Later, my love for Physics introduced me to my virtual guru – Richard Feynman, a teacher par excellence. He has a strong influence on me, especially with respect to developing a scientific temper. It is because of this influence that I am highly intolerant of and overbearing on a non-scientific crowd. Many astrologers have faced my wrath on and off the TV in this regard.
The next major influence on me was that of my PhD supervisor, Dr. GSD Babu. For many reasons, he is an adorable human being. A perfect example of a mentor who stood by me and pushed me to test my limits. More than teaching me research protocols, he polished off the sharp edges of my personality. He artfully crafted me into a mature human being.
My journey as a teacher
As I shared in an earlier article, my first teaching experience was a disaster. But as any warrior of light, I dusted myself up and have never looked back since then. As an invited speaker in my college, I even had an opportunity to train my teachers on progressive teaching methodologies. I have also been blessed with many memorable moments spent with my teachers as their colleagues. Being on the same side of the table with my teachers is exhilarating, trust me!
This section is for three special people.
Firstly, GSL ma’am – my Chemistry teacher in college. She encouraged me to have a balanced approach to learning rather than the skewed approach to studying only Physics. As a young adult, I have appreciated her counsel at crucial times in my academic life.
I always thought that if I had a daughter, I would name her after GSL ma’am. She has been a great influence in my life not only as a teacher but also as a human being. My interaction with her started when I was in 2nd year BSc and continues to this day. Not a single year has gone by where I have not visited her or spoken to her on Teachers’ day.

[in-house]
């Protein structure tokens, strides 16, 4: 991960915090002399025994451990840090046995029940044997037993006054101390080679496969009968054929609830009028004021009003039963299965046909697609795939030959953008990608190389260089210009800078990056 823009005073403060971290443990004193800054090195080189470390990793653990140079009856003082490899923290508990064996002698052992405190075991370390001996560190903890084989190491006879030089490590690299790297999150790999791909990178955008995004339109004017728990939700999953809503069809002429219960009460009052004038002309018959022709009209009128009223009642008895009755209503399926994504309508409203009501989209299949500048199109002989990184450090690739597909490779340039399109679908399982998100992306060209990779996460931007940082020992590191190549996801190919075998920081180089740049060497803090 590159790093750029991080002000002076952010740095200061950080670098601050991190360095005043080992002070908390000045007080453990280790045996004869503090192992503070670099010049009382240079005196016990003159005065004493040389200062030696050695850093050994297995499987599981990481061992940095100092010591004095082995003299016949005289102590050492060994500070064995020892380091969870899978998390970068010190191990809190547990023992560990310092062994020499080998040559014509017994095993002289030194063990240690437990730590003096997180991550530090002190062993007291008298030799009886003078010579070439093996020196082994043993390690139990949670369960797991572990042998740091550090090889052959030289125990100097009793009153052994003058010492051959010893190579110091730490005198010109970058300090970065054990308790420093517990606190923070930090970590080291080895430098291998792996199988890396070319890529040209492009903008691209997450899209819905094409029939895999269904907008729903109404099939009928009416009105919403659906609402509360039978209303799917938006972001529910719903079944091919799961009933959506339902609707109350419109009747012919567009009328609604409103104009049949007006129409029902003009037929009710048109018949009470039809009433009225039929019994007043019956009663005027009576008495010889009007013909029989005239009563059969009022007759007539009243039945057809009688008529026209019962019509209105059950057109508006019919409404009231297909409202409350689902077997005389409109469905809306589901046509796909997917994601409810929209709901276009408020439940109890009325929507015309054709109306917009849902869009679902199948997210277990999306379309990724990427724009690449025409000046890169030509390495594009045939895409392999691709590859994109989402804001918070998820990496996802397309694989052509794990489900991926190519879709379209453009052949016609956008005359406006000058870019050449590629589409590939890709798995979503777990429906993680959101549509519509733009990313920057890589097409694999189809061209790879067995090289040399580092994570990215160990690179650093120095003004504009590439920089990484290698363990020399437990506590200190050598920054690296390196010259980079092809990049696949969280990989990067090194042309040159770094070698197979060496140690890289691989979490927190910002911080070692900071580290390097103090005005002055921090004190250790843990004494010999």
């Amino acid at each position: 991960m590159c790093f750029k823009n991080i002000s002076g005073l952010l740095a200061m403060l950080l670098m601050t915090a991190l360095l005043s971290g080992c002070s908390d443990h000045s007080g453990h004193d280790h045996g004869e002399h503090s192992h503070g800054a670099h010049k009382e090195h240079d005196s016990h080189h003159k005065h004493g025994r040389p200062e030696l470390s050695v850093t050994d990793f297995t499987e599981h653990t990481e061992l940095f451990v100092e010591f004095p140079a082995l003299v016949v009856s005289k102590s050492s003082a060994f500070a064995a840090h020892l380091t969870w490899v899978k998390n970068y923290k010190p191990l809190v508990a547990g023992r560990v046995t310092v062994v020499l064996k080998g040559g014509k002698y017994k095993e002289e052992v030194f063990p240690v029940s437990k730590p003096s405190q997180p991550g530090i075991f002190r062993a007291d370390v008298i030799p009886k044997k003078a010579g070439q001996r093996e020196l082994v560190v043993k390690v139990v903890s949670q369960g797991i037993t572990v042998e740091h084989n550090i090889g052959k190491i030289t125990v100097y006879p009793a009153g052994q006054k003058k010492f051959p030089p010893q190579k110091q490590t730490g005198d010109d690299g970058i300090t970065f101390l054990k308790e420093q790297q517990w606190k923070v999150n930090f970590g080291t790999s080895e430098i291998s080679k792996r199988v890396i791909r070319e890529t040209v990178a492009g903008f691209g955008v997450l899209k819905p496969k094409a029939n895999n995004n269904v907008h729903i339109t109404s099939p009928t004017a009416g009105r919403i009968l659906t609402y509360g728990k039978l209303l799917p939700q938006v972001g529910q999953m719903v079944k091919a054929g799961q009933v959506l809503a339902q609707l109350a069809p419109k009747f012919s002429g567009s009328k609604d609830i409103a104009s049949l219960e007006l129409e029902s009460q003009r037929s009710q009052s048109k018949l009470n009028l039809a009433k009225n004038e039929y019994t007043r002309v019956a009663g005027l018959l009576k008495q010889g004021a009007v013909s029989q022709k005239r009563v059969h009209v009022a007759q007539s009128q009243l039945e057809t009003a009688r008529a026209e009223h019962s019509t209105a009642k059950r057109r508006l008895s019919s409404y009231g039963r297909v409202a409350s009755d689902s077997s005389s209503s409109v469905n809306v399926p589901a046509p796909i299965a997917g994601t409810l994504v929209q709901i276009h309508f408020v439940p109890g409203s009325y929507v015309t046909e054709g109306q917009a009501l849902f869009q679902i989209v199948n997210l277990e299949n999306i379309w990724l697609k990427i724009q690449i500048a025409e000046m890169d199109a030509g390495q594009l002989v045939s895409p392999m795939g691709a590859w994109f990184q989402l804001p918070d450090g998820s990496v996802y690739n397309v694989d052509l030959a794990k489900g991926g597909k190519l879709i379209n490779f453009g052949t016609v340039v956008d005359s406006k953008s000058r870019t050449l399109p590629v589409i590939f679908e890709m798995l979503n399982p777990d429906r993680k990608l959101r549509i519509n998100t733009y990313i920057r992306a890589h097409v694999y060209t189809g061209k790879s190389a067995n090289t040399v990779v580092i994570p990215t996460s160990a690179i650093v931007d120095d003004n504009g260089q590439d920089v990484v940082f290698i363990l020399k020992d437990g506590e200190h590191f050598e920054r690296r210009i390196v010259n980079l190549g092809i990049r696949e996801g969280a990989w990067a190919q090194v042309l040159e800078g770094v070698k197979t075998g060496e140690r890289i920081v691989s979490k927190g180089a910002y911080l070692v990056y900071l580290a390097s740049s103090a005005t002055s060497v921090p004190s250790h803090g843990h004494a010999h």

Secondly, Gopi Madhav – my personality development coach during PUC. Gopi started as Gopi sir back in 1995 and our teacher-student relationship has evolved into a mature friendship. I follow the memory techniques he taught me even today. Not only that, I teach those techniques to all my students. My time with Gopi has made me explore various aspects of the human brain and the fascinating world of Psychology. This led me to study counseling and Psychotherapy.
Thirdly, Srinivas Tathachar (fondly called cheeni maama) – my uncle and music guru. He did his best to instill a sense of music in me and his endeavours have nurtured my musical intelligence. My stint at learning flute ended abruptly but my love for music has grown non-linearly. Thanks to him, mohana raaga has become the raaga for my peace of mind.
When I started writing, I thought there would be only one person in this category. Now, I find there are four. These are incredibly special women in my life.
My mother – my first teacher for life and for academics. She spent a lot of time during my childhood teaching me and her tuition students the discipline of learning. She even allowed me to monitor her classes in her absence, that was my initiation into teaching.
My sisters, Mythri, and Anu – they taught me the value of being a brother. They have also taught me the true meaning of being there for someone when they need you the most.
My wife, Soumya – she is my mentor on feminism (😊) and relationships. She is also my personal editor. If you have found this article and any of my previous articles interesting to read, it is all thanks to her.
Sense of gratitude
There are numerous other people who have influenced me as teachers. I found it impossible to name them all. My deep sense of gratitude goes out to every one of them. You have all made me who I am today. For that, I cannot thank you enough.
Wish you all a Happy Teachers’ Day!
Sriraghavan S M
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2 Replies to “Why I am a teacher”
Good to know your story behind choosing this profession.
Very impressed with you that you chose to be in teaching profession to shape and guide our next generation . Appreciate your efforts. Keep going.